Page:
Charles Wright's New Book
There is a handful of poets that no matter my location or financial situation, when they come out with a new book, I buy it. Charles Wright is one of those poets. He’s found a way, over the years, to enact perception, to enact the mind thinking in a beautifully gestural, persuasive manner. Work like his makes comments by people like John Barr (saying we’ve worn out our period style and need a new type of poem / poet) evaporate. These poems are the antidote.
Here’s one of the poems from his new book Scar Tissue, re-published on Poetry Daily.
The older we get, the deeper we dig into our childhoods,
Hoping to find the radiant cell
That washed us, and caused our lives
to glow in the dark like clock hands
Endlessly turning toward the future,
Tomorrow, day after tomorrow, the day after that,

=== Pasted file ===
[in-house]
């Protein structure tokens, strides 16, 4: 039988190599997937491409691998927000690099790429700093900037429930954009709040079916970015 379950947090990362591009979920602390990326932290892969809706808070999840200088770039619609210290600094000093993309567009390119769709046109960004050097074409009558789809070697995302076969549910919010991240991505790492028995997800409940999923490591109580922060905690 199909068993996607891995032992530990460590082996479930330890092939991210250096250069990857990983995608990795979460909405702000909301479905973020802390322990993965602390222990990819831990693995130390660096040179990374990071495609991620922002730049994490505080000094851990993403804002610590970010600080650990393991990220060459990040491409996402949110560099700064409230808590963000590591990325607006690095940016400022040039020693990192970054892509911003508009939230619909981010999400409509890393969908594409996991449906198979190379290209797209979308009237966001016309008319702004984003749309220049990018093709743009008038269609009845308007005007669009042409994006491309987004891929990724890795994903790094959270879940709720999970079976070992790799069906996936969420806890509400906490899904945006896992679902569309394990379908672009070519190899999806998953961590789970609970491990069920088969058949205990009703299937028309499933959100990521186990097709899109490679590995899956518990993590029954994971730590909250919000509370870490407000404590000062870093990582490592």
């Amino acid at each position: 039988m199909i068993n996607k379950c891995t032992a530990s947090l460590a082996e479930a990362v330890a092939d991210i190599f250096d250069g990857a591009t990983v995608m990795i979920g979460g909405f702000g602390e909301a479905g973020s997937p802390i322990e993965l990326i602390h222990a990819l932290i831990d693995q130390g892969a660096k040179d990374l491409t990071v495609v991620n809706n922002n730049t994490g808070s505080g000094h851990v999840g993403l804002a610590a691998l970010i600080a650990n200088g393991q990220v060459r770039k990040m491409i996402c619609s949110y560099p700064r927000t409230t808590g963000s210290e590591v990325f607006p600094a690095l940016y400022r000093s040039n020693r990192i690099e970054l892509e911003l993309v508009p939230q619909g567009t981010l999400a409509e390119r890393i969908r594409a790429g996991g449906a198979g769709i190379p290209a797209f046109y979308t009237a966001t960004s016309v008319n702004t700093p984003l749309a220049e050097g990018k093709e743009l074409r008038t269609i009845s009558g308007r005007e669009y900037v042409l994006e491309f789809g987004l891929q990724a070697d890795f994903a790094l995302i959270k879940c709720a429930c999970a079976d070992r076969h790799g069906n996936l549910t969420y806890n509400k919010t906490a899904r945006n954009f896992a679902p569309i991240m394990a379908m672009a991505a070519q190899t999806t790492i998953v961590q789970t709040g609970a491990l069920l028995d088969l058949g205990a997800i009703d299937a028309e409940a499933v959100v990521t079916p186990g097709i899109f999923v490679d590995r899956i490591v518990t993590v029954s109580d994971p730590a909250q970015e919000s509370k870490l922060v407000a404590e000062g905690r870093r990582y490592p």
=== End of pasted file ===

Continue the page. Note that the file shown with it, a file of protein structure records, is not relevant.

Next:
all golden, all in good time
Hiwassee Dam, North Carolina.
Still campfire smoke in both our eyes, my brother and I
Gaze far out at the lake in sunflame,
Expecting our father at any moment, like Charon, to appear
Back out of the light from the other side,
low-gunwaled and loaded down with our slippery dreams.
Other incidents flicker like foxfire in the black
Isolate distance of memory,
Which one, is it one, is it anyone that cleans us, clears us,
That relimbs our lives to a shining
One month without rain, two months,
third month of the new year,
Afternoon breeze-rustle dry in the dry needles of hemlock and pine.
I can't get down deep enough.
Sunlight flaps its enormous wings and lifts off from the backyard,
The wind rattles its raw throat,
but I still can't go deep enough.